Deputy Prime Minister Teo Chee Hean has issued a statement in response to an opinion piece by Han Fook Kwang, editor-at-large for Straits Times.
Straits Times earlier published Mr Han’s opinion piece, “Three key issues in the Lee vs Lee saga” on Wednesday. The piece asks three pertinent questions in regards to the on-going Lee family saga that have intrigued both local and international community.
- How involved ministers should be on the issue of the 38 Oxley Road dispute and suggested that the ministers should have stayed clear of the dispute over the will.
- Do Singaporeans want to know and to participate in the discussion of the saga, given the accusations field by Prime Minister’s siblings of him abusing public powers to achieve his personal agenda.
- How people would want to move forward, beyond the record and achievements of their past leaders.
In his response, DPM Teo addressed to the question of the minister’s involvement by saying that the issue of what to do with 38 Oxley Road cannot simply be left in the hands of the Founders’ Memorial Committee and the Cabinet of the day and its ministers cannot avoid taking responsibility for making the required decisions on matters where the public interest is involved.
In April 2015 after the passing of Lee Kuan Yew, PM Lee Hsien Loong announced that the Founders’ Memorial Committee would be chaired by Mr Lee Tzu Yang to gather views from the public, and conceptualise a memorial for Singapore’s founding fathers.
While DPM Teo claims that the committee was formed by him, it is unknown when the ministerial committee was formed and whether was it formed after the three siblings had the agreement for the property to be sold to Mr Lee Hsien Yang, so as to allow him to decide on what to do with the property at 38 Oxley Road.
PM Lee has made a public statement on 19 June to apologise for the dispute between him and his siblings and stated that he will make a ministerial statement to refute the allegations made against him and will subject himself to questioning by the Members of Parliament on 3 July with party whip lifted for his party.
Below is DPM Teo’s statement in full
Mr Han Fook Kwang in his article “Three key issues in the Lee vs Lee saga” asks about the need to set up a Ministerial Committee. Setting up a Ministerial Committee to study or work on issues is part of normal Cabinet working processes. Even boards of companies set up committees to look into specific issues. He also asked why the issue of what to do with 38 Oxley Road cannot simply be left in the hands of the Founders’ Memorial Committee. Ultimately, it is the Government of the day which has to be responsible for making a decision on the property as this is where the powers reside under the law, specifically the Preservation of Monuments Act and the Planning Act in this case. Mr Han himself acknowledges this. It is therefore incumbent on Cabinet to consider and decide on the issues, and I have decided to set up a committee to assist Cabinet to do so. Cabinet cannot outsource decision-making. But this does not preclude public consultations or the involvement of some memorial committee at an appropriate time. Indeed members of the public have already written in offering suggestions.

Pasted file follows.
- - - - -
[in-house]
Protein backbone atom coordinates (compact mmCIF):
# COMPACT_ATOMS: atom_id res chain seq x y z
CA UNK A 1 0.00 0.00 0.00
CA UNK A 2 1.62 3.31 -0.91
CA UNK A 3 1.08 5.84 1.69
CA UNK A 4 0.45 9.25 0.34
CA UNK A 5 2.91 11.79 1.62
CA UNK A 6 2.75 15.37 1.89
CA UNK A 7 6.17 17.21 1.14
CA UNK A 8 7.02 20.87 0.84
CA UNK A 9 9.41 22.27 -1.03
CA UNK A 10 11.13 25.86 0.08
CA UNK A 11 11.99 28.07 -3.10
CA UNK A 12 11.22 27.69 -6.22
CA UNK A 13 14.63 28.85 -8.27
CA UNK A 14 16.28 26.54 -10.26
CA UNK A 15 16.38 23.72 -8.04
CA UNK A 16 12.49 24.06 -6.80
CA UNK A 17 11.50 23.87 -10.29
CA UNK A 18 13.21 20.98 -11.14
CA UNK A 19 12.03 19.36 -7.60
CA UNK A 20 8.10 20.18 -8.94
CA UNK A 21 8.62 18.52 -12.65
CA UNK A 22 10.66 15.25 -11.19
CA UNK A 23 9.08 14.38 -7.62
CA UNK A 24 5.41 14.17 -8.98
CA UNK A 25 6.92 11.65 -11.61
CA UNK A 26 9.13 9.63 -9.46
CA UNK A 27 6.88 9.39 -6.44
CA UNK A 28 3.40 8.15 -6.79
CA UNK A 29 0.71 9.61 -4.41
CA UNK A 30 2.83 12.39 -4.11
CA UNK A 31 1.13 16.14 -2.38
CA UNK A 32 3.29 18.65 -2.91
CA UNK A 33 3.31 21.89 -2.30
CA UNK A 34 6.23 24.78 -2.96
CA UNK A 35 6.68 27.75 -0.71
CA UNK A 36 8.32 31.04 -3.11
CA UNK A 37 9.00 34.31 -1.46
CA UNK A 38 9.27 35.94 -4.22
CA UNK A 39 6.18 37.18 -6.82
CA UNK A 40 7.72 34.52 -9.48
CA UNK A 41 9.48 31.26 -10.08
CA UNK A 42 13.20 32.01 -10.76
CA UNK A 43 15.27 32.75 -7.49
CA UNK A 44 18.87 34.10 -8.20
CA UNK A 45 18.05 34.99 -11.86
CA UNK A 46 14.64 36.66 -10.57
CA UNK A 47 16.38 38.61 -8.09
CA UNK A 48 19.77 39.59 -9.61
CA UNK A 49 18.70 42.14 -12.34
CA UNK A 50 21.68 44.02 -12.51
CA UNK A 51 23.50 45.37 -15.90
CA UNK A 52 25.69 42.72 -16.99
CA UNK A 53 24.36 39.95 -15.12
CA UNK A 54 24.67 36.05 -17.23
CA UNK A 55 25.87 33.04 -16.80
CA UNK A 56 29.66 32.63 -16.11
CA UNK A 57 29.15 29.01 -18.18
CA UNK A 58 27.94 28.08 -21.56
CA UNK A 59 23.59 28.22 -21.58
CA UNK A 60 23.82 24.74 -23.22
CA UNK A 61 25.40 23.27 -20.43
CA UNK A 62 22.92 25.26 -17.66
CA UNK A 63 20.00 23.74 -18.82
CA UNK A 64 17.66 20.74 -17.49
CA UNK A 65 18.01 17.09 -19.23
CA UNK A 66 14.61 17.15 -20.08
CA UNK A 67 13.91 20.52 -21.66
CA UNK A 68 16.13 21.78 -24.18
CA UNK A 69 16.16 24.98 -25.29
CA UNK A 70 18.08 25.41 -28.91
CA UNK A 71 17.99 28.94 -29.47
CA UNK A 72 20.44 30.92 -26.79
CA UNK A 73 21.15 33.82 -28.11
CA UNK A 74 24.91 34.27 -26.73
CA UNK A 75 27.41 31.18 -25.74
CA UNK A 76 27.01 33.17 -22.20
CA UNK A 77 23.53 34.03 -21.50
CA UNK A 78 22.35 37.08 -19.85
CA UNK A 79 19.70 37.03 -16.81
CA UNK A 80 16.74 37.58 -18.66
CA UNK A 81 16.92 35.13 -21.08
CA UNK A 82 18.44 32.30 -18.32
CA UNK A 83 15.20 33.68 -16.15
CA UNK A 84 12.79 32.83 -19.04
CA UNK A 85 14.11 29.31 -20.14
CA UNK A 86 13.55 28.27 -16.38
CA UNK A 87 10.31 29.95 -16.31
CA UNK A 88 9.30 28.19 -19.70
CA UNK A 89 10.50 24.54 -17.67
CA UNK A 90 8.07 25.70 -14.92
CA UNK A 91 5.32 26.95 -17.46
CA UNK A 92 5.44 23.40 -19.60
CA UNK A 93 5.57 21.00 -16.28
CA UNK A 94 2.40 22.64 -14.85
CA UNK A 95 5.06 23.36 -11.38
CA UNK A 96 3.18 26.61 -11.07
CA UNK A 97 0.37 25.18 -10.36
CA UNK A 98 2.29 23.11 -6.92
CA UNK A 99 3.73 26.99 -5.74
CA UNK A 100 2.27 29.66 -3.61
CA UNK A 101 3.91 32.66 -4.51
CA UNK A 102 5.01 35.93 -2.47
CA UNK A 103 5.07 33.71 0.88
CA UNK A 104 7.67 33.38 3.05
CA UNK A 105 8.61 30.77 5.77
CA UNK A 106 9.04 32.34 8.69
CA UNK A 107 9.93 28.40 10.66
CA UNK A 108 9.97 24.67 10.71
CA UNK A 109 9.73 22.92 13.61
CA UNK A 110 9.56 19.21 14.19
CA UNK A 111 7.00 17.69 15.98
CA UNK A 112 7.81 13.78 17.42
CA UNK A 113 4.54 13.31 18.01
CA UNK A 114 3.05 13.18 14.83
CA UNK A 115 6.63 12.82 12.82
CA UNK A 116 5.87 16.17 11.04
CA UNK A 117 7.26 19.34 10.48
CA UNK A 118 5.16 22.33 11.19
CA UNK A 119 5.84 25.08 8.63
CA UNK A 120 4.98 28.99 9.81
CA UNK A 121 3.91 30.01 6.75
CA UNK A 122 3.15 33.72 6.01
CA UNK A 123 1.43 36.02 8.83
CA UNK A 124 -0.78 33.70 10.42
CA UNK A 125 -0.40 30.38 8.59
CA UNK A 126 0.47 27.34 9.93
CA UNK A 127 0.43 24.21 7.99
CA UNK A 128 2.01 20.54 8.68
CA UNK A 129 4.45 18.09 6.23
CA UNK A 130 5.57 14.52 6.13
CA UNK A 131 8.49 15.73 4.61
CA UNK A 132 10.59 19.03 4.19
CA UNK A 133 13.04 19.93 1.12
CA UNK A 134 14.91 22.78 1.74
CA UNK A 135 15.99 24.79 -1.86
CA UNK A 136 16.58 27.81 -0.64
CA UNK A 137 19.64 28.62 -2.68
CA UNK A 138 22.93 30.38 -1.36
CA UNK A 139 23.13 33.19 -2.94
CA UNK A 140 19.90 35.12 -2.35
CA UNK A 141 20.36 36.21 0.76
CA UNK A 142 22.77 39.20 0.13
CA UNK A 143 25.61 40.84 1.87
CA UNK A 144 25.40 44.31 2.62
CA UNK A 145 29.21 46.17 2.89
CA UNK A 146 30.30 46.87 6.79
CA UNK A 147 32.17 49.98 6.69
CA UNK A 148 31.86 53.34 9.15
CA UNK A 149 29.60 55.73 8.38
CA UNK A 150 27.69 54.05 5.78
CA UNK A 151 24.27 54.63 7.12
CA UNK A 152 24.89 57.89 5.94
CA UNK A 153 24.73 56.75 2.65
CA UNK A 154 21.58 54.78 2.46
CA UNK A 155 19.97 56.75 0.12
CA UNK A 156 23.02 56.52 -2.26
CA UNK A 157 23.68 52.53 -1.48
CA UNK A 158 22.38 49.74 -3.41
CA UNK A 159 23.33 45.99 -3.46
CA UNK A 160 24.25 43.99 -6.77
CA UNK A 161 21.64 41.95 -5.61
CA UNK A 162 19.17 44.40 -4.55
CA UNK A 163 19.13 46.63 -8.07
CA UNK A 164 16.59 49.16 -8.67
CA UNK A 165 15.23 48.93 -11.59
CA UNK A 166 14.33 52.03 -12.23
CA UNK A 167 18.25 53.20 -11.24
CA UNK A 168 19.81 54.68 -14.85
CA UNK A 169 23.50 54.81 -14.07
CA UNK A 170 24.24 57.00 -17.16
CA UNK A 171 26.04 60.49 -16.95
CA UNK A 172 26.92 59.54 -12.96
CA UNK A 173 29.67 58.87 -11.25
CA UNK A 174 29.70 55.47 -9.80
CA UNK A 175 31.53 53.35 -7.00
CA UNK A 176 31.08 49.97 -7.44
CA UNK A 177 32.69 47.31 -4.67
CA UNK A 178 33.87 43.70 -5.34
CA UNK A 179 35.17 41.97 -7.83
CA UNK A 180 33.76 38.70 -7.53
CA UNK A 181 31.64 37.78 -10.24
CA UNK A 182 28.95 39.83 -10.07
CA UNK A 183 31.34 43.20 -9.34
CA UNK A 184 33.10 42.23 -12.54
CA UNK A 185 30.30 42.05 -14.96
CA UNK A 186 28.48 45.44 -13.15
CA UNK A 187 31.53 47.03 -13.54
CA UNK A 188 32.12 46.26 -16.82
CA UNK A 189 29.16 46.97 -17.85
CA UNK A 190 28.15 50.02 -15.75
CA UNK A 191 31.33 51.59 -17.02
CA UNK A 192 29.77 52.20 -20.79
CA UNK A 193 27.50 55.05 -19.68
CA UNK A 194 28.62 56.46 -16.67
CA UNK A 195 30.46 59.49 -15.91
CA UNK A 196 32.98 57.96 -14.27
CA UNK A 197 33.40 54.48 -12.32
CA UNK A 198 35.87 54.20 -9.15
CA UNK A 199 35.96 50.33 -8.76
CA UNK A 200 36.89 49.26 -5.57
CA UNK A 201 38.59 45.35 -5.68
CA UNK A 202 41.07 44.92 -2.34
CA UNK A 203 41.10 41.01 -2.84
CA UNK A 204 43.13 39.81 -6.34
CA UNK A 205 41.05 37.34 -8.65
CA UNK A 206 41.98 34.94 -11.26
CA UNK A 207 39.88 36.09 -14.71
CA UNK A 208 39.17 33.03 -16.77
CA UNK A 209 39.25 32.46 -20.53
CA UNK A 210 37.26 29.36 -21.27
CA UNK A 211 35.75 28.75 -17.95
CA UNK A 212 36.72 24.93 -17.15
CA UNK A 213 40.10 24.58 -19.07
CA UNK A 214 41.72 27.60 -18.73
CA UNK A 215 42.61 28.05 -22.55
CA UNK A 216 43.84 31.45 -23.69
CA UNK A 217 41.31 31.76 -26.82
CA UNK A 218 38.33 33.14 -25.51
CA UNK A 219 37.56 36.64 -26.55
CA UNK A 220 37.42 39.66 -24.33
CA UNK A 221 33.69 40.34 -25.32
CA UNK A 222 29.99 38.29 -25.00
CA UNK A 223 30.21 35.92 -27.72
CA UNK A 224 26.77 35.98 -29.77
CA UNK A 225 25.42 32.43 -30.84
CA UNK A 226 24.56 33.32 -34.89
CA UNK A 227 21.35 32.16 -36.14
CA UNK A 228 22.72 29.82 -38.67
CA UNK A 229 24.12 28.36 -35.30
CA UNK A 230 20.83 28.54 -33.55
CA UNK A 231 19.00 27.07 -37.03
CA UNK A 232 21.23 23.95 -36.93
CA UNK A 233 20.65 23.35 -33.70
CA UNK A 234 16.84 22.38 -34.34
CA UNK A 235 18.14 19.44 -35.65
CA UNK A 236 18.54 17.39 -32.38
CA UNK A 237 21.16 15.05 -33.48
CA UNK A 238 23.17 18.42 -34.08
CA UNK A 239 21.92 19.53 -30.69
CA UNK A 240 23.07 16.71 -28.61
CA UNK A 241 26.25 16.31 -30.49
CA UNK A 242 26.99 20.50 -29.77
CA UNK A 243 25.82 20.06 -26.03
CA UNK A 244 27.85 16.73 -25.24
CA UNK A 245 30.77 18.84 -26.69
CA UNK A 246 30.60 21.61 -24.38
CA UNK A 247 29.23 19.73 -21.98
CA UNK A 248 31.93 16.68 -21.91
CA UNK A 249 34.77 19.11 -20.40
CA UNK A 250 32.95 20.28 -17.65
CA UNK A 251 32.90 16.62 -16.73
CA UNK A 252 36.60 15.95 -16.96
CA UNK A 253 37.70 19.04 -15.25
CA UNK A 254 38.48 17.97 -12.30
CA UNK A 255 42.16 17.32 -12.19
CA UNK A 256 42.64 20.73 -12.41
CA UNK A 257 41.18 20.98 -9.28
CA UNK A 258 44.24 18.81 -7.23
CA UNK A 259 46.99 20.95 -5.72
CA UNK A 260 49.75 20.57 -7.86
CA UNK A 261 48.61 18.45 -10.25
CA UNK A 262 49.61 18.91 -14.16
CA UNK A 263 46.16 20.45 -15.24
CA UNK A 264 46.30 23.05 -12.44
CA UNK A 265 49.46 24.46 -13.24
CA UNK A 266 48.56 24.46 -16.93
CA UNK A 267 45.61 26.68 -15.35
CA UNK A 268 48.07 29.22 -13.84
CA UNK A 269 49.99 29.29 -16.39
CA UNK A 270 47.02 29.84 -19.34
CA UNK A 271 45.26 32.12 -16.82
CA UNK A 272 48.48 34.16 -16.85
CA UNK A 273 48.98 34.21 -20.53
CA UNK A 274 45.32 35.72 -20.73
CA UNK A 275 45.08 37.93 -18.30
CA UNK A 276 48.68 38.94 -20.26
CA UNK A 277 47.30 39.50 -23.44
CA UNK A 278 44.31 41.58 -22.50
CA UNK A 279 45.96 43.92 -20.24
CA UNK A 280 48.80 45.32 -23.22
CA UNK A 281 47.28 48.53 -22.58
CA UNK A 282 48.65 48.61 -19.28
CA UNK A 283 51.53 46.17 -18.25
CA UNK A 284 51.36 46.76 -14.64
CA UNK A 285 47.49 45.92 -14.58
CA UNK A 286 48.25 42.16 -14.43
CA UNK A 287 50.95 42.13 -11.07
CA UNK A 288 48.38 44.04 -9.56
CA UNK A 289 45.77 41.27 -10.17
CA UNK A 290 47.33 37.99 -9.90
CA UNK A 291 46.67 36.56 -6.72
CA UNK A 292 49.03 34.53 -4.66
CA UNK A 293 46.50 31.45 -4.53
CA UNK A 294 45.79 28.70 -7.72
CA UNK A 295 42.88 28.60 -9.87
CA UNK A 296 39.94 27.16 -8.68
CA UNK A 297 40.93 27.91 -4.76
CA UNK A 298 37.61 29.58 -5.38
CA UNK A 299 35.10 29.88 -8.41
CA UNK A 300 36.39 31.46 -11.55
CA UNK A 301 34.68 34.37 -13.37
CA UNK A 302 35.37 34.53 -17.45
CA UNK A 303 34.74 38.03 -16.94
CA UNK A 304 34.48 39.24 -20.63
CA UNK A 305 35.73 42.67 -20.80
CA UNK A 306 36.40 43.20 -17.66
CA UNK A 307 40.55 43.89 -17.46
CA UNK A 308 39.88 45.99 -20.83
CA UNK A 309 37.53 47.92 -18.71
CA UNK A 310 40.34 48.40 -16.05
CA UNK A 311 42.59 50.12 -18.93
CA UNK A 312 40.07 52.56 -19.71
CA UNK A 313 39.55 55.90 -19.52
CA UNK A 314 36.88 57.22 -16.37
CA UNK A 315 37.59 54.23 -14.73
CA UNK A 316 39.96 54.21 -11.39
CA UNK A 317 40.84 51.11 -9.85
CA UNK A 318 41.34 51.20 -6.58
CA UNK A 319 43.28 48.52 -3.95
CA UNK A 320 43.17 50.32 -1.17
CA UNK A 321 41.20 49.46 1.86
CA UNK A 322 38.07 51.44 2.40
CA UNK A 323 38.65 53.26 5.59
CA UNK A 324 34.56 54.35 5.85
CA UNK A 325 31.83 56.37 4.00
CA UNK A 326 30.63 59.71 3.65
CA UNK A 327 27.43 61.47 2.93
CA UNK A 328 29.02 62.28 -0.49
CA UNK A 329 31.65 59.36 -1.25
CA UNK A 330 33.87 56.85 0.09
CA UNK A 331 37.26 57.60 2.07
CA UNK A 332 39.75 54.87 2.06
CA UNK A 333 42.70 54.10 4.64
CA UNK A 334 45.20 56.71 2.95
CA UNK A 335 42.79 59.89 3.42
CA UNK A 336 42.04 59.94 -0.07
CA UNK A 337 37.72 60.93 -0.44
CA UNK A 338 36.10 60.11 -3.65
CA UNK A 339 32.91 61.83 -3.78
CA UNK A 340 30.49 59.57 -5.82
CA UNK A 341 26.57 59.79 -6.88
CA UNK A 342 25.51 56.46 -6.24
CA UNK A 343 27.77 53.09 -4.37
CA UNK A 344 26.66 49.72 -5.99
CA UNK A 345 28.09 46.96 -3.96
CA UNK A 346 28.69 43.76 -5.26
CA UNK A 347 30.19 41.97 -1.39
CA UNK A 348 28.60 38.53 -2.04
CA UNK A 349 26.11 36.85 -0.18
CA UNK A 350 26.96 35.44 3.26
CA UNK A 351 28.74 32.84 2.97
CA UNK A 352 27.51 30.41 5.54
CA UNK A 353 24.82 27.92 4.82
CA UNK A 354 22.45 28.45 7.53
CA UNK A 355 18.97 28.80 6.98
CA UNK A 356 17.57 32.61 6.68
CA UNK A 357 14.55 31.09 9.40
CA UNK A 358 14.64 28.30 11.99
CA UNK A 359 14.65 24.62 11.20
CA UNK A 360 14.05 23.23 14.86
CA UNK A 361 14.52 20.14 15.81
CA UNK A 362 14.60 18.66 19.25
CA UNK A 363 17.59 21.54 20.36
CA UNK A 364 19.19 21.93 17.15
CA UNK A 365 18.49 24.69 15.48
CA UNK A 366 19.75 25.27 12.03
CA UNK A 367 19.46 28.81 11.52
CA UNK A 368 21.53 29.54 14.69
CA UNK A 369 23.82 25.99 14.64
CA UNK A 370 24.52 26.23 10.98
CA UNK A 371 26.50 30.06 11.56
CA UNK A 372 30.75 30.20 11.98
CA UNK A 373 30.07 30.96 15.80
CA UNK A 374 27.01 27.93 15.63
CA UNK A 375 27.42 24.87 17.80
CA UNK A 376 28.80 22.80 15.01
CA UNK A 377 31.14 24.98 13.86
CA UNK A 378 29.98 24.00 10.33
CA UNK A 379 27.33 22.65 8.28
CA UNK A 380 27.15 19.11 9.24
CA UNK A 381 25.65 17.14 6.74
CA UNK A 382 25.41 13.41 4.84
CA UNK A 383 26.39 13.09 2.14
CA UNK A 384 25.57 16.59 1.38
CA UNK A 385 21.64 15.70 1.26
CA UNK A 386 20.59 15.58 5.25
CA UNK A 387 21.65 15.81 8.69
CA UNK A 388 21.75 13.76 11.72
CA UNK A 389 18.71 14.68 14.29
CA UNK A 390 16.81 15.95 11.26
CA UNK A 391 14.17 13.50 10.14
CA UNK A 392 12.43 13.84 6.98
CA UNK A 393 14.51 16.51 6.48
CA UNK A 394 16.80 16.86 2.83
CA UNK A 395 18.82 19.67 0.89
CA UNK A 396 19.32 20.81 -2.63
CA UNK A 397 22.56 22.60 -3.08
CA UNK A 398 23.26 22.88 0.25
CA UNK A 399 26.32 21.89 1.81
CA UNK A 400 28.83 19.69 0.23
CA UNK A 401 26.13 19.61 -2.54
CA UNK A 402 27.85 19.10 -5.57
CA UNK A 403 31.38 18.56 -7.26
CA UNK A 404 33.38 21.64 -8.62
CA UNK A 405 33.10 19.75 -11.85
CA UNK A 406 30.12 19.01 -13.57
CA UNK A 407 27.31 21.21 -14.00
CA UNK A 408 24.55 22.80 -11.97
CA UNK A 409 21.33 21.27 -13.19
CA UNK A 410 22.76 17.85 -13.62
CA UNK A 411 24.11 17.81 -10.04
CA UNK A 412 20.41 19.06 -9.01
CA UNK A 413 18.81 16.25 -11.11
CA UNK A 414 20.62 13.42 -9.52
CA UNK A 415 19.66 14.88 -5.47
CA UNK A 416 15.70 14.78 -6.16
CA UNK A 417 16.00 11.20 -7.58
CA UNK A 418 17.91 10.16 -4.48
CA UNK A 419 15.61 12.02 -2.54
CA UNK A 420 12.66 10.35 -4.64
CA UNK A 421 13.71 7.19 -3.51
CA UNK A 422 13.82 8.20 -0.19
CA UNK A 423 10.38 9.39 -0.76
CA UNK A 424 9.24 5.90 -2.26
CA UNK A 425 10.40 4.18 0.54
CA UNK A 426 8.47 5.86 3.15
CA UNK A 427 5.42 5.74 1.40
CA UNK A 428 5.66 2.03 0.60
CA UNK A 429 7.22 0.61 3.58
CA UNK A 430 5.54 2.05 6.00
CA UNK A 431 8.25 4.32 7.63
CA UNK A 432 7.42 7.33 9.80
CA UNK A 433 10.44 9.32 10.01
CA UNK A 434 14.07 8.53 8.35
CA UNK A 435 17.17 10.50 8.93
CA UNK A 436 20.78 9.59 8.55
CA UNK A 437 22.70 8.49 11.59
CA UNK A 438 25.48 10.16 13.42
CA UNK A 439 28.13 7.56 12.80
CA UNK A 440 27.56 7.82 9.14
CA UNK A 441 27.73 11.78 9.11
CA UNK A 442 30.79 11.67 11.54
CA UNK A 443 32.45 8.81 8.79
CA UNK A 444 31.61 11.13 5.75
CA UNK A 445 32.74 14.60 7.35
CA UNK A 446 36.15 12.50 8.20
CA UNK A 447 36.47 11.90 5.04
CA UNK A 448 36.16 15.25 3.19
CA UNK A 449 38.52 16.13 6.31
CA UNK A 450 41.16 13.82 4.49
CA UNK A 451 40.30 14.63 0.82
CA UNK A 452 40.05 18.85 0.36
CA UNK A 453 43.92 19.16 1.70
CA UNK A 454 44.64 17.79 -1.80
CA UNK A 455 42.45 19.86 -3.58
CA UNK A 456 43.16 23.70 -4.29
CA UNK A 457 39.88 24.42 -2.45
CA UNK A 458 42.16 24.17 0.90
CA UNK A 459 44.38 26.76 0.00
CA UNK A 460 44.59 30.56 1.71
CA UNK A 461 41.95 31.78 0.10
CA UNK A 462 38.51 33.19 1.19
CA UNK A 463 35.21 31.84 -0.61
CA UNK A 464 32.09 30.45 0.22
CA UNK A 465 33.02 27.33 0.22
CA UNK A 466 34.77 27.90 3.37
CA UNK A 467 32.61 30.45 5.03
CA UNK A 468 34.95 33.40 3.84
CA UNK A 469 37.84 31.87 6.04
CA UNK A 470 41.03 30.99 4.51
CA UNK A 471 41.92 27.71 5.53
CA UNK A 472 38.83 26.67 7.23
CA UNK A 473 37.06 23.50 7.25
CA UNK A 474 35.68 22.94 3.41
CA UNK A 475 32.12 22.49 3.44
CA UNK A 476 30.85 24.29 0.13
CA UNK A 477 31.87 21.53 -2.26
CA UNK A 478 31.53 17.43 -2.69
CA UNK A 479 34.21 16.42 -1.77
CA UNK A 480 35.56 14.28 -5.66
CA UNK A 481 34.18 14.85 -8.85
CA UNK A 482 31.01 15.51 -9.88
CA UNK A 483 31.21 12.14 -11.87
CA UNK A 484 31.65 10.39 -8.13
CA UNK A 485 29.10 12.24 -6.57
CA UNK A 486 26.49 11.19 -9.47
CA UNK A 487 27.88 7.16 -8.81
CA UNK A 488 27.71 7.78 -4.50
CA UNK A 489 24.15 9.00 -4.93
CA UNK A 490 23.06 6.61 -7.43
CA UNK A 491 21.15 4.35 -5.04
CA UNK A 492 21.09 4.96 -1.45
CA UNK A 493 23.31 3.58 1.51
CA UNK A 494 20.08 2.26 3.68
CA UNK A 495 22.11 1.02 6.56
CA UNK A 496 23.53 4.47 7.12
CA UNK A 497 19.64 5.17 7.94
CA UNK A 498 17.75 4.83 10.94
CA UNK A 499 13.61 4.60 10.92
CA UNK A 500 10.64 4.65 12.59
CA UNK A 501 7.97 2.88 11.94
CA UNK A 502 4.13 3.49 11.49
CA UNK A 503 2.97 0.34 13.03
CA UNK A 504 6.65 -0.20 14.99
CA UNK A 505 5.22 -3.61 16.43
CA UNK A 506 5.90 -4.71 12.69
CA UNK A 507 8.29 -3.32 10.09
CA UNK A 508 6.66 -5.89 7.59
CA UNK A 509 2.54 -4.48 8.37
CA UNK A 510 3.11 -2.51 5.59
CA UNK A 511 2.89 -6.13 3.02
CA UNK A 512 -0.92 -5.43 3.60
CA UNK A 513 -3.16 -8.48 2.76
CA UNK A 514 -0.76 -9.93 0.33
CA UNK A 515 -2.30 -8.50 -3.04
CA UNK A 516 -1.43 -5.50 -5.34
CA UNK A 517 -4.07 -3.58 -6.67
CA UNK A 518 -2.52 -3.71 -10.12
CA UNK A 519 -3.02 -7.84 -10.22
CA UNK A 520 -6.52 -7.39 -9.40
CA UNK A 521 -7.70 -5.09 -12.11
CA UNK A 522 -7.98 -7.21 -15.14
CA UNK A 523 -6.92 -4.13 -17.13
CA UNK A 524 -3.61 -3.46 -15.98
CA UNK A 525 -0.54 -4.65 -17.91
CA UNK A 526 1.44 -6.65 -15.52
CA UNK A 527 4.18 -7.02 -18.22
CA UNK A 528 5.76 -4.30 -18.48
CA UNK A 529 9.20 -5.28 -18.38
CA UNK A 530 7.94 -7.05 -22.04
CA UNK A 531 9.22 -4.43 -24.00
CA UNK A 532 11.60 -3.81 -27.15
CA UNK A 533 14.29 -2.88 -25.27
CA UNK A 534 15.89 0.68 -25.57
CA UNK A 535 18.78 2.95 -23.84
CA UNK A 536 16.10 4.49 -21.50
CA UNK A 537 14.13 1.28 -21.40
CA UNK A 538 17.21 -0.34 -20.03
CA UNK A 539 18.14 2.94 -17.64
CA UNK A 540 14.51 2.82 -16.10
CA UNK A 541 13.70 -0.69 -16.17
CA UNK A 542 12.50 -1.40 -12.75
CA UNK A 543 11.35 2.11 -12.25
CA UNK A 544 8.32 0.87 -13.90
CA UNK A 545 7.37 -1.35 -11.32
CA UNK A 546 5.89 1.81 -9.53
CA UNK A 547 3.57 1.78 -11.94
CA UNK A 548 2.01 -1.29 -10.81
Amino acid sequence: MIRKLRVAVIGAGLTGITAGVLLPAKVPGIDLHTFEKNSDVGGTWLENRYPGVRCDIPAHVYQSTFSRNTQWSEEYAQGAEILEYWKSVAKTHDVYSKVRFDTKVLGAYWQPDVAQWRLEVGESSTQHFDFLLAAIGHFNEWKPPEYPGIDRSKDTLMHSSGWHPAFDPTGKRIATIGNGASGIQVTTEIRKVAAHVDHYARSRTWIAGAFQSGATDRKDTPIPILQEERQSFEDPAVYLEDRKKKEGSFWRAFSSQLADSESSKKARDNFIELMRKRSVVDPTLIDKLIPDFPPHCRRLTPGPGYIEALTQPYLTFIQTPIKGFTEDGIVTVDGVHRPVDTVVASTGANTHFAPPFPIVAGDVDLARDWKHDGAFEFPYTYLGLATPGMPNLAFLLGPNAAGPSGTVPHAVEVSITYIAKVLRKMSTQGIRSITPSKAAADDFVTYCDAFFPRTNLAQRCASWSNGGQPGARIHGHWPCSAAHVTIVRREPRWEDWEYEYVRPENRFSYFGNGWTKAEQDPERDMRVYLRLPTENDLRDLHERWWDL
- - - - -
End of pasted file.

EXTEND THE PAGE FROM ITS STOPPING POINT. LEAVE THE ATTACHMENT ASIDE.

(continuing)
Prime Minister Lee has recused himself from government decisions on the property. No decision is required now as Dr Lee Wei Ling continues to live in the house.
Whoever makes a recommendation, the public or some memorial committee, and when Cabinet eventually makes a decision, founding Prime Minister Mr Lee’s thinking is an important factor which we would all want to take into account. The committee invited views from the siblings to understand Mr Lee Kuan Yew’s thinking on this matter. It is only proper that the committee seek their views. Indeed, the Committee had to, since the siblings themselves told us they had different views, and challenged each other’s interpretations of Mr Lee’s wishes. All views were given voluntarily, including those in the form of statutory declarations. Where there were different views, clarifications were sought including the offer for them to be made as statutory declarations. As I have said, the interest of the Committee in Mr Lee’s will is confined to helping us understand his thinking on the matter. This process was conducted through correspondence, and out of the public eye until it was brought out onto a public platform. We should be clear that the difference of views did not arise because there was a Ministerial committee. We still hope that differences of views on private matters can be resolved within the family. But ultimately, the Cabinet of the day and its ministers cannot avoid taking responsibility for making the required decisions on matters where the public interest is involved, and due process is required. Mr Lee Kuan Yew himself understood this and would have expected the government to do so.